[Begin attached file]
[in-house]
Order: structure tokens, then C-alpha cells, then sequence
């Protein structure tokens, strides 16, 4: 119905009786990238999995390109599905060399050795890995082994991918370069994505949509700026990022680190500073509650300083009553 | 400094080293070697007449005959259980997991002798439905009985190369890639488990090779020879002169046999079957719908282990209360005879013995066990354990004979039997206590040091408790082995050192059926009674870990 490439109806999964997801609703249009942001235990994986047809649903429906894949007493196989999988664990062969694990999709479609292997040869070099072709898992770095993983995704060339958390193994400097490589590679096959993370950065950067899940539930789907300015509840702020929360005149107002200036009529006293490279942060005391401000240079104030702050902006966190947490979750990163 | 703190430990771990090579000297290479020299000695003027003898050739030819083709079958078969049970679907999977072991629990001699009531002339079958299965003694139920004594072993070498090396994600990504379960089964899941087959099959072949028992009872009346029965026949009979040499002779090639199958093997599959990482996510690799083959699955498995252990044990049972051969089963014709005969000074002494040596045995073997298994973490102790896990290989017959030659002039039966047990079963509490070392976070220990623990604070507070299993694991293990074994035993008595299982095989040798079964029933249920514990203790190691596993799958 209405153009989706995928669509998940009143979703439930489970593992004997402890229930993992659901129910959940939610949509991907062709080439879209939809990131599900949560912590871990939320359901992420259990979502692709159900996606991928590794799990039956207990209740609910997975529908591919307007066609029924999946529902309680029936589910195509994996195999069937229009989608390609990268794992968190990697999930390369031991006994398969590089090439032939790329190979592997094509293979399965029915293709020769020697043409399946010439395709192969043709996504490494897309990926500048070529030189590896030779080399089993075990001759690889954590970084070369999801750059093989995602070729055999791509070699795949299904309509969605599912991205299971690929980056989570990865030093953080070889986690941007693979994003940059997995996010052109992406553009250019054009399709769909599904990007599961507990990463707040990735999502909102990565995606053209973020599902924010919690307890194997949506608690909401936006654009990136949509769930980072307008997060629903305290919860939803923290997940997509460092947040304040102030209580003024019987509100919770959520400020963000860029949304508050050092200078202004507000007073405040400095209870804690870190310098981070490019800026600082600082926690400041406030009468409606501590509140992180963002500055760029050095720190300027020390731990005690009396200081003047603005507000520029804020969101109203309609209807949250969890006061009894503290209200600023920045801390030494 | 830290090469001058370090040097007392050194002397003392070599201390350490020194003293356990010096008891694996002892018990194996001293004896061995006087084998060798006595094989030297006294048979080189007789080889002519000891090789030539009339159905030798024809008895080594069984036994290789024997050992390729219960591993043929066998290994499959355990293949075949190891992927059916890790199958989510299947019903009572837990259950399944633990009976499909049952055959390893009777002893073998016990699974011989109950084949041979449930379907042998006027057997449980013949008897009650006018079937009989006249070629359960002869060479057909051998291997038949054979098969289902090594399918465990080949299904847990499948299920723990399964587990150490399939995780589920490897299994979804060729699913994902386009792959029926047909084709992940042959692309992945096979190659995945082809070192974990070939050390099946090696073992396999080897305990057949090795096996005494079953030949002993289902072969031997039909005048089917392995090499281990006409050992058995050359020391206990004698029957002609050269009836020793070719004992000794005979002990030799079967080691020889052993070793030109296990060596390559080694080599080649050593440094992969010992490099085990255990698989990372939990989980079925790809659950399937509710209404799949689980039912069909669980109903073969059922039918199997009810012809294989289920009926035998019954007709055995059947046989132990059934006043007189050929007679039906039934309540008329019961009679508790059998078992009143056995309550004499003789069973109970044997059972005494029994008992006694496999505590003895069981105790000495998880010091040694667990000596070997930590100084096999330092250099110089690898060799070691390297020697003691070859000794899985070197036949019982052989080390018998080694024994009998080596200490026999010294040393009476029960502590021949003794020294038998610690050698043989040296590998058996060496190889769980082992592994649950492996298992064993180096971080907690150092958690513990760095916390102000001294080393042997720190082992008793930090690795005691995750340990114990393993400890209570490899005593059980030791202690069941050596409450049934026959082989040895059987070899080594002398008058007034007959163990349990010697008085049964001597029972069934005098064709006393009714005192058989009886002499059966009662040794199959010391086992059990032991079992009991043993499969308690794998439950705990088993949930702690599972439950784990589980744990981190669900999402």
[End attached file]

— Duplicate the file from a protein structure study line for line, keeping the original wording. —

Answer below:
[in-house]
Order: structure tokens, then C-alpha cells, then sequence
């Protein structure tokens, strides 16, 4: 119905009786990238999995390109599905060399050795890995082994991918370069994505949509700026990022680190500073509650300083009553 | 400094080293070697007449005959259980997991002798439905009985190369890639488990090779020879002169046999079957719908282990209360005879013995066990354990004979039997206590040091408790082995050192059926009674870990 490439109806999964997801609703249009942001235990994986047809649903429906894949007493196989999988664990062969694990999709479609292997040869070099072709898992770095993983995704060339958390193994400097490589590679096959993370950065950067899940539930789907300015509840702020929360005149107002200036009529006293490279942060005391401000240079104030702050902006966190947490979750990163 | 703190430990771990090579000297290479020299000695003027003898050739030819083709079958078969049970679907999977072991629990001699009531002339079958299965003694139920004594072993070498090396994600990504379960089964899941087959099959072949028992009872009346029965026949009979040499002779090639199958093997599959990482996510690799083959699955498995252990044990049972051969089963014709005969000074002494040596045995073997298994973490102790896990290989017959030659002039039966047990079963509490070392976070220990623990604070507070299993694991293990074994035993008595299982095989040798079964029933249920514990203790190691596993799958 209405153009989706995928669509998940009143979703439930489970593992004997402890229930993992659901129910959940939610949509991907062709080439879209939809990131599900949560912590871990939320359901992420259990979502692709159900996606991928590794799990039956207990209740609910997975529908591919307007066609029924999946529902309680029936589910195509994996195999069937229009989608390609990268794992968190990697999930390369031991006994398969590089090439032939790329190979592997094509293979399965029915293709020769020697043409399946010439395709192969043709996504490494897309990926500048070529030189590896030779080399089993075990001759690889954590970084070369999801750059093989995602070729055999791509070699795949299904309509969605599912991205299971690929980056989570990865030093953080070889986690941007693979994003940059997995996010052109992406553009250019054009399709769909599904990007599961507990990463707040990735999502909102990565995606053209973020599902924010919690307890194997949506608690909401936006654009990136949509769930980072307008997060629903305290919860939803923290997940997509460092947040304040102030209580003024019987509100919770959520400020963000860029949304508050050092200078202004507000007073405040400095209870804690870190310098981070490019800026600082600082926690400041406030009468409606501590509140992180963002500055760029050095720190300027020390731990005690009396200081003047603005507000520029804020969101109203309609209807949250969890006061009894503290209200600023920045801390030494 | 830290090469001058370090040097007392050194002397003392070599201390350490020194003293356990010096008891694996002892018990194996001293004896061995006087084998060798006595094989030297006294048979080189007789080889002519000891090789030539009339159905030798024809008895080594069984036994290789024997050992390729219960591993043929066998290994499959355990293949075949190891992927059916890790199958989510299947019903009572837990259950399944633990009976499909049952055959390893009777002893073998016990699974011989109950084949041979449930379907042998006027057997449980013949008897009650006018079937009989006249070629359960002869060479057909051998291997038949054979098969289902090594399918465990080949299904847990499948299920723990399964587990150490399939995780589920490897299994979804060729699913994902386009792959029926047909084709992940042959692309992945096979190659995945082809070192974990070939050390099946090696073992396999080897305990057949090795096996005494079953030949002993289902072969031997039909005048089917392995090499281990006409050992058995050359020391206990004698029957002609050269009836020793070719004992000794005979002990030799079967080691020889052993070793030109296990060596390559080694080599080649050593440094992969010992490099085990255990698989990372939990989980079925790809659950399937509710209404799949689980039912069909669980109903073969059922039918199997009810012809294989289920009926035998019954007709055995059947046989132990059934006043007189050929007679039906039934309540008329019961009679508790059998078992009143056995309550004499003789069973109970044997059972005494029994008992006694496999505590003895069981105790000495998880010091040694667990000596070997930590100084096999330092250099110089690898060799070691390297020697003691070859000794899985070197036949019982052989080390018998080694024994009998080596200490026999010294040393009476029960502590021949003794020294038998610690050698043989040296590998058996060496190889769980082992592994649950492996298992064993180096971080907690150092958690513990760095916390102000001294080393042997720190082992008793930090690795005691995750340990114990393993400890209570490899005593059980030791202690069941050596409450049934026959082989040895059987070899080594002398008058007034007959163990349990010697008085049964001597029972069934005098064709006393009714005192058989009886002499059966009662040794199959010391086992059990032991079992009991043993499969308690794998439950705990088993949930702690599972439950784990589980744990981190669900999402």